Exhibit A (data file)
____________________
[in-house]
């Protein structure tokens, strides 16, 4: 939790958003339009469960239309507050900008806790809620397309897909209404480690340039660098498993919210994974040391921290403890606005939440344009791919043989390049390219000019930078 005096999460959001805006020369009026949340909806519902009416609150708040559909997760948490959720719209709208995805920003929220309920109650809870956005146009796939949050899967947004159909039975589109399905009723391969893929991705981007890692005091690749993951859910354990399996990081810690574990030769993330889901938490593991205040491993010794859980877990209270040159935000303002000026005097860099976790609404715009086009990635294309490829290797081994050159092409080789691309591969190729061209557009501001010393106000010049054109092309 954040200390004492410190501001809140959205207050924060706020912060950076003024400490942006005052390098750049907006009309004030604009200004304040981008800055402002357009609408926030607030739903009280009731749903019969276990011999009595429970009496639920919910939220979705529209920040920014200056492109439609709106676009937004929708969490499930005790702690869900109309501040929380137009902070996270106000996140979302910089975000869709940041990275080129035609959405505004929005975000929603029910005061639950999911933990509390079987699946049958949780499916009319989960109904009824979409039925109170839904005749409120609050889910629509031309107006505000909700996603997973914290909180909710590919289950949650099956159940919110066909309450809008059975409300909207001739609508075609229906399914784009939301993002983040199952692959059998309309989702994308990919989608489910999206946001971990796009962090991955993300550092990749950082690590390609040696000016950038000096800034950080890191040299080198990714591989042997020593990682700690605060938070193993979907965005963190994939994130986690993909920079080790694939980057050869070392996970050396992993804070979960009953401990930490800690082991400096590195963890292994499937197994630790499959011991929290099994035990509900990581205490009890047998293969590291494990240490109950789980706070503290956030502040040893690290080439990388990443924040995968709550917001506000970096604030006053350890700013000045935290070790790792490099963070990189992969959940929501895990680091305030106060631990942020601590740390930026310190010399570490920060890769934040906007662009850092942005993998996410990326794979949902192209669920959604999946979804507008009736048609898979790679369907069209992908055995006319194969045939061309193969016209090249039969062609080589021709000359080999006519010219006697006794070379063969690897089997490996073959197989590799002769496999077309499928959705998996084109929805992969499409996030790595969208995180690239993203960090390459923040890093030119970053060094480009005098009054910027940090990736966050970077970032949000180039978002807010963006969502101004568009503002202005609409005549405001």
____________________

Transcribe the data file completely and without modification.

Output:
[in-house]
């Protein structure tokens, strides 16, 4: 939790958003339009469960239309507050900008806790809620397309897909209404480690340039660098498993919210994974040391921290403890606005939440344009791919043989390049390219000019930078 005096999460959001805006020369009026949340909806519902009416609150708040559909997760948490959720719209709208995805920003929220309920109650809870956005146009796939949050899967947004159909039975589109399905009723391969893929991705981007890692005091690749993951859910354990399996990081810690574990030769993330889901938490593991205040491993010794859980877990209270040159935000303002000026005097860099976790609404715009086009990635294309490829290797081994050159092409080789691309591969190729061209557009501001010393106000010049054109092309 954040200390004492410190501001809140959205207050924060706020912060950076003024400490942006005052390098750049907006009309004030604009200004304040981008800055402002357009609408926030607030739903009280009731749903019969276990011999009595429970009496639920919910939220979705529209920040920014200056492109439609709106676009937004929708969490499930005790702690869900109309501040929380137009902070996270106000996140979302910089975000869709940041990275080129035609959405505004929005975000929603029910005061639950999911933990509390079987699946049958949780499916009319989960109904009824979409039925109170839904005749409120609050889910629509031309107006505000909700996603997973914290909180909710590919289950949650099956159940919110066909309450809008059975409300909207001739609508075609229906399914784009939301993002983040199952692959059998309309989702994308990919989608489910999206946001971990796009962090991955993300550092990749950082690590390609040696000016950038000096800034950080890191040299080198990714591989042997020593990682700690605060938070193993979907965005963190994939994130986690993909920079080790694939980057050869070392996970050396992993804070979960009953401990930490800690082991400096590195963890292994499937197994630790499959011991929290099994035990509900990581205490009890047998293969590291494990240490109950789980706070503290956030502040040893690290080439990388990443924040995968709550917001506000970096604030006053350890700013000045935290070790790792490099963070990189992969959940929501895990680091305030106060631990942020601590740390930026310190010399570490920060890769934040906007662009850092942005993998996410990326794979949902192209669920959604999946979804507008009736048609898979790679369907069209992908055995006319194969045939061309193969016209090249039969062609080589021709000359080999006519010219006697006794070379063969690897089997490996073959197989590799002769496999077309499928959705998996084109929805992969499409996030790595969208995180690239993203960090390459923040890093030119970053060094480009005098009054910027940090990736966050970077970032949000180039978002807010963006969502101004568009503002202005609409005549405001």